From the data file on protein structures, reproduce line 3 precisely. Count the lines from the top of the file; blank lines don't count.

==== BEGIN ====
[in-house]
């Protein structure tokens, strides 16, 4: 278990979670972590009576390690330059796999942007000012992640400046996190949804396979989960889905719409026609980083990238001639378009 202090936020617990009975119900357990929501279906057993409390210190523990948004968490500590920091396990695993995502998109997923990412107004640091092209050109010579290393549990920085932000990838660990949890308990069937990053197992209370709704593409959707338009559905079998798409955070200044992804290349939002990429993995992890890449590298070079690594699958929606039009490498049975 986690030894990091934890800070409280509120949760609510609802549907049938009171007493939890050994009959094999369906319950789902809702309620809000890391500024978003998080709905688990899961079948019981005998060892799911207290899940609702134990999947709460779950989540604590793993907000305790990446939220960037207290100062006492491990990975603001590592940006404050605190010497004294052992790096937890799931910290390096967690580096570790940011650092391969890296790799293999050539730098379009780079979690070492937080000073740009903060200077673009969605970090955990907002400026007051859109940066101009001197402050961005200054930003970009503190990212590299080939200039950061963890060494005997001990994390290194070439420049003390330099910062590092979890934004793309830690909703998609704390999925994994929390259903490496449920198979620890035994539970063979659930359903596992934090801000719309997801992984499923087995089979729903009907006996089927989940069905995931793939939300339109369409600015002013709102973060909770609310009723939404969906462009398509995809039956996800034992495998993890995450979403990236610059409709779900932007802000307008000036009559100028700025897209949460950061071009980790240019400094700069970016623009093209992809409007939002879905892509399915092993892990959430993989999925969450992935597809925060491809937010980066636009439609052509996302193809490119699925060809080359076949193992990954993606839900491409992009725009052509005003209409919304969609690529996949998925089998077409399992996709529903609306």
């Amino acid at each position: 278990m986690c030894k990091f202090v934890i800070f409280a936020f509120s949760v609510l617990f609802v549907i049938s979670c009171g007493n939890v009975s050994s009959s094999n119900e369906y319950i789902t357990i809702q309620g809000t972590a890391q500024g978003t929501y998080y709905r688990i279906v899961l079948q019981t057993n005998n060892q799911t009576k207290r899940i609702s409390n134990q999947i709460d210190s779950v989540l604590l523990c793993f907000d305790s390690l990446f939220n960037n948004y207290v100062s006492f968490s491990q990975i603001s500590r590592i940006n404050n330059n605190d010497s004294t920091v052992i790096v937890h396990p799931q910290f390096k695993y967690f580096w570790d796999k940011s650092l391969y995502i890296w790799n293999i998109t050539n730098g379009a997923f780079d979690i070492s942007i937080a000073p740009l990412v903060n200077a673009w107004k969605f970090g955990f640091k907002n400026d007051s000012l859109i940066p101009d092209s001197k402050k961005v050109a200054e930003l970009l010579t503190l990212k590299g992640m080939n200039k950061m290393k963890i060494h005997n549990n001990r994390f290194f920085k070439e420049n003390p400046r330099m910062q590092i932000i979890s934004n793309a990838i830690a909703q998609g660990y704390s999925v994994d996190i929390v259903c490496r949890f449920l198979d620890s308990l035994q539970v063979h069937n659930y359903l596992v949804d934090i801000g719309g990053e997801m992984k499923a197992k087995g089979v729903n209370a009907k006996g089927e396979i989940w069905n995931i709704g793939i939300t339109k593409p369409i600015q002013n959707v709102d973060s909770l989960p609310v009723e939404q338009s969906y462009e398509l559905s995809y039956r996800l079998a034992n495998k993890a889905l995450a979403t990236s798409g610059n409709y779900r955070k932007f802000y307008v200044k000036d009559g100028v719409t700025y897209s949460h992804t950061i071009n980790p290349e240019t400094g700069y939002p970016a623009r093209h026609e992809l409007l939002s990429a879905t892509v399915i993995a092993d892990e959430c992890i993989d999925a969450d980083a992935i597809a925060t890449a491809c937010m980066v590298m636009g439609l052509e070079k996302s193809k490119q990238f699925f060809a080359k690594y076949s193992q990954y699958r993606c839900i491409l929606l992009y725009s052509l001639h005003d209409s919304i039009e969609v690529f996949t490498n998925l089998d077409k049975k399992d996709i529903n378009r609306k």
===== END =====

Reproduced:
């Amino acid at each position: 278990m986690c030894k990091f202090v934890i800070f409280a936020f509120s949760v609510l617990f609802v549907i049938s979670c009171g007493n939890v009975s050994s009959s094999n119900e369906y319950i789902t357990i809702q309620g809000t972590a890391q500024g978003t929501y998080y709905r688990i279906v899961l079948q019981t057993n005998n060892q799911t009576k207290r899940i609702s409390n134990q999947i709460d210190s779950v989540l604590l523990c793993f907000d305790s390690l990446f939220n960037n948004y207290v100062s006492f968490s491990q990975i603001s500590r590592i940006n404050n330059n605190d010497s004294t920091v052992i790096v937890h396990p799931q910290f390096k695993y967690f580096w570790d796999k940011s650092l391969y995502i890296w790799n293999i998109t050539n730098g379009a997923f780079d979690i070492s942007i937080a000073p740009l990412v903060n200077a673009w107004k969605f970090g955990f640091k907002n400026d007051s000012l859109i940066p101009d092209s001197k402050k961005v050109a200054e930003l970009l010579t503190l990212k590299g992640m080939n200039k950061m290393k963890i060494h005997n549990n001990r994390f290194f920085k070439e420049n003390p400046r330099m910062q590092i932000i979890s934004n793309a990838i830690a909703q998609g660990y704390s999925v994994d996190i929390v259903c490496r949890f449920l198979d620890s308990l035994q539970v063979h069937n659930y359903l596992v949804d934090i801000g719309g990053e997801m992984k499923a197992k087995g089979v729903n209370a009907k006996g089927e396979i989940w069905n995931i709704g793939i939300t339109k593409p369409i600015q002013n959707v709102d973060s909770l989960p609310v009723e939404q338009s969906y462009e398509l559905s995809y039956r996800l079998a034992n495998k993890a889905l995450a979403t990236s798409g610059n409709y779900r955070k932007f802000y307008v200044k000036d009559g100028v719409t700025y897209s949460h992804t950061i071009n980790p290349e240019t400094g700069y939002p970016a623009r093209h026609e992809l409007l939002s990429a879905t892509v399915i993995a092993d892990e959430c992890i993989d999925a969450d980083a992935i597809a925060t890449a491809c937010m980066v590298m636009g439609l052509e070079k996302s193809k490119q990238f699925f060809a080359k690594y076949s193992q990954y699958r993606c839900i491409l929606l992009y725009s052509l001639h005003d209409s919304i039009e969609v690529f996949t490498n998925l089998d077409k049975k399992d996709i529903n378009r609306k």